All right, I promised a few photos of this spring's trip so here we go...
For those of you who don't know, I drew a permit for a Kodiak Brown bear this spring. The area I drew is Uganik Lake, which is a 95+ sq mile unit on Kodiak Island's Northwest side. They figure that the brown bear population on Kodiak is about 1 bear per every 1.5 sq. miles, with the concentrations higher in the drainages that have big salmon runs. Uganik Lake has large salmon runs and consistantly produces 27" and 28" bears (Hide measurements change so a bear's skull is measured to determine trophy size. A 28" skull makes B&C and generally equates to a 10' bear. I think the World record is a 30 11/16" bear.) There are only 6 permits issued for this area in the spring.
We flew into Uganik Lake with a Beaver (that's the workhorse of Alaska floatplanes for those of you not familier with remote hunting) load of crap and set up a 10x12 wall tent for our base camp at the head of the lake.
The weather for the hunt was typical of Kodiak in the spring. The wind blew (almost took the tent out) and it snowed and/or rained almost all day every day for 7 of the 8 days we were there.
On the third day about 7pm I spotted a large boar about 5 miles away, comming over the top of a mountain and into the drainage we were in. We watched him as he came across another set of bear tracks in the snow and take off straight down the hill hell bent for leather. about the time he dissappeared from view he really started acting wierd. We chalked it up to spring fever and decided to glass that mountain the next day.
The next day we hiked 2 miles and climbed an 1100' foot ridge so that we could see the hillside better and started doing what spring bear hunters do best - glassing. About noon I noticed that the "rock" at the bottom of a cliff where that bear had been the day before was sitting up. We focused on that area and it looked like two bears but we couldn't be sure because it was still about 3 miles away from where we were sitting. We decided to make a go for it. We put our snow shoes on and took off. It was a classic bear stalk - lots of alders and wide open snow patches between us and the wind changing direction about every 20 min.
(bear is at the base of the 3 cliffs in an alder patch)
4 hours later we were about 1000 yds from the bear and a little (30lb) cub started running around about 700yds to the left of where we saw the bear(s). We weren't real sure of the situation now, so we paused to get a better handle on things. From where we sat now it looked like the boar was sitting on a kill and kept snapping at eagles and ravens when they got too close and the cub looked lost. We put 2 &2 together and determined the boar had killed the sow and and was eating her. Meanwhile the cub caught the boars scent and took off across the mountain. We continued the stalk and got to a spot 150 yds (love the range finder) below the kill and got set up. We couldn't see the boar because of the alders so we let loose on a cub bawler we had, hopeing he would poke his head out. After about 5 minutes and now bear we figured he wasn't getting off the kill so we started up and around hoping to get above and shoot down. As we were making our way up I looked back and low and behold there was one BIG bear standing and sniffing our tracks where we had set up and called from. I called for a range, my old man said three and I let him have it. When hunting dangerous game we follow the "keep shooting 'til they stop moving" adage. I put two in the front shoulders with my .300 WBY and dad put 2 more with his .375. The bear went down and as we started to put fresh shells in he hunched his shoulders and we both put another in him and he slid out of sight down a draw in the alders.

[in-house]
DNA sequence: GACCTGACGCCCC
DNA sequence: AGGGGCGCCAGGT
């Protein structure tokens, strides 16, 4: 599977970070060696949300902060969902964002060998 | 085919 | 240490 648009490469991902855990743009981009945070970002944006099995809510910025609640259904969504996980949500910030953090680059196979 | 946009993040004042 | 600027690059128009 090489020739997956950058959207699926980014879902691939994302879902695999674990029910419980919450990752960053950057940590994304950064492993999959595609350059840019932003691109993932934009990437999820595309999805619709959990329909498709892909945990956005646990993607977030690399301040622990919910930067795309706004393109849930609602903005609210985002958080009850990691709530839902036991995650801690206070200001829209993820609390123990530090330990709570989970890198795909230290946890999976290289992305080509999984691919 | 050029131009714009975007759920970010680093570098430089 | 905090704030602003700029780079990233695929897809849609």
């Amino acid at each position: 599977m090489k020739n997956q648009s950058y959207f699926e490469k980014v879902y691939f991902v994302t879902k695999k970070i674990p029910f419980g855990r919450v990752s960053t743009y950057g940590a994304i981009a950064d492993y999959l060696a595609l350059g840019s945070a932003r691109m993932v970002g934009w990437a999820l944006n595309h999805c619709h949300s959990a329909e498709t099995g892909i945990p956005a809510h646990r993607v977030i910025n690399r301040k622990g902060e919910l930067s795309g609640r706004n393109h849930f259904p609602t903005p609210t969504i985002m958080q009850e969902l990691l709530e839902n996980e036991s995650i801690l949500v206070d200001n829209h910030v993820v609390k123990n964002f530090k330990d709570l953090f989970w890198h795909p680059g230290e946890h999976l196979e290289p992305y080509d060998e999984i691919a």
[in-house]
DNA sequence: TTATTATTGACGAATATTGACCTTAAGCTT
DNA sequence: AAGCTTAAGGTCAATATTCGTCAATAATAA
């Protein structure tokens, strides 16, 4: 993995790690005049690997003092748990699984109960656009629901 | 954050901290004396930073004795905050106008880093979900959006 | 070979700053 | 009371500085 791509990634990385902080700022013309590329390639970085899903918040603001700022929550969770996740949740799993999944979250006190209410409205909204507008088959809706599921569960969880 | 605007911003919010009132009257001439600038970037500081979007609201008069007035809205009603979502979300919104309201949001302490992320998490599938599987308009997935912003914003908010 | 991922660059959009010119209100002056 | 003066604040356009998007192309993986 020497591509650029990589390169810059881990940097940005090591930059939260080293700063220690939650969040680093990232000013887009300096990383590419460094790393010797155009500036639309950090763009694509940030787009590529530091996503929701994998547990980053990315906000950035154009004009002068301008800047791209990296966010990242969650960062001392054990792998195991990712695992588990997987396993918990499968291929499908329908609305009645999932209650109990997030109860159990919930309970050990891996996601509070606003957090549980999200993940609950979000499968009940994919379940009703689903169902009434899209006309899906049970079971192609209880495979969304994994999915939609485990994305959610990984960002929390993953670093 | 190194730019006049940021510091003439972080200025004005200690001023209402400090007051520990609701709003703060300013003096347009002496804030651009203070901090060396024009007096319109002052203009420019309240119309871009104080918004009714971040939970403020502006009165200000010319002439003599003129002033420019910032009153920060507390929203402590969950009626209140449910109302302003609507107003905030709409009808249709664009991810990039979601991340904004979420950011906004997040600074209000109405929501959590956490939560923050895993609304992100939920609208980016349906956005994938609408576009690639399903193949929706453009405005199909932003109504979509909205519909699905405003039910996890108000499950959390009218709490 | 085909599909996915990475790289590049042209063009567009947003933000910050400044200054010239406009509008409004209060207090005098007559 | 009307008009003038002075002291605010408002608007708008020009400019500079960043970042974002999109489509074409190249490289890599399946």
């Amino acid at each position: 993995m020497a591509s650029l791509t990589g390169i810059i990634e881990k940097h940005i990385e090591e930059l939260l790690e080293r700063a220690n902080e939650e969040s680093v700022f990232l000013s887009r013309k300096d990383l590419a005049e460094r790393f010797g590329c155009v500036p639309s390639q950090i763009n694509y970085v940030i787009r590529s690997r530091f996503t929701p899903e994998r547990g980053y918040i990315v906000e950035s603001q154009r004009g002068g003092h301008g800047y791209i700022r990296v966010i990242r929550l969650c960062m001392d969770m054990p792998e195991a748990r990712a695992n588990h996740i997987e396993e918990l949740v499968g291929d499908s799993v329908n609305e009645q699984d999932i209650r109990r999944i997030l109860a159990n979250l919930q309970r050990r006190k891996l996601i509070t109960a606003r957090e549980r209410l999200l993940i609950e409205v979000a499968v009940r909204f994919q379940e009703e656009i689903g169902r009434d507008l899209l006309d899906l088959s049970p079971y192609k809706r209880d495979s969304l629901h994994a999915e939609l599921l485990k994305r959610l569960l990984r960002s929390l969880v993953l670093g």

After the appropriate celabration and wait we moved in to make sure he was dead and begin the real work. When we got there we looked at the tracks and amazed at the bears cunning. He had heard the call and instead of eyeballing the prey he dropped down into a draw and had circled around behind where we called from. His tracks came out of the alders dead even with where we had set up and if we had stayed put the action would have played out at 20yds instead of the 256 that the range finder measured.
Skining him out was no easy chore as the snow was about 5 feet deep in the bottom of the draw he fell in and unfortunately there was so much blood around that we didn't get any great pics. We managed to get him skinned out and drug the hide 1000 yds down the hill to some cottonwoods right about dark. We spent that night hunkered down around a small fire with our survival blankets in a blowing snow storm. The hide and skull weighted too much for me to carry with my snow shoes on (I kept punching through) so we hiked 4 hours back to camp and fashioned a sled out of a piece of steel roofing we found behind an old USFWS cabin on the lake and drug him to the edge of the snow line.
Killing time waiting for our ride...
Our ride home...
Arial view of the mountain where we shot the bear (3 cliffs)
We didn't have a tape with us to measure the hide in the field, but it did not fit in the 8x8 hide shed next to the USFWS cabin at the lake so we are guessing he would have squared right at about 9'. When the biologist sealed the skull it measured 27 1/4". The hide and skull when we shipped it back weighted 136lbs.
I feel really blessed that I was able to get to go over there and have the experience of hunting these great animals. The fact that I was able to go twice, both times with my father, make it even more special and I will never forget the time we had together over there. It was the best hunt ever and I hope that I am able to do it again someday with my own son.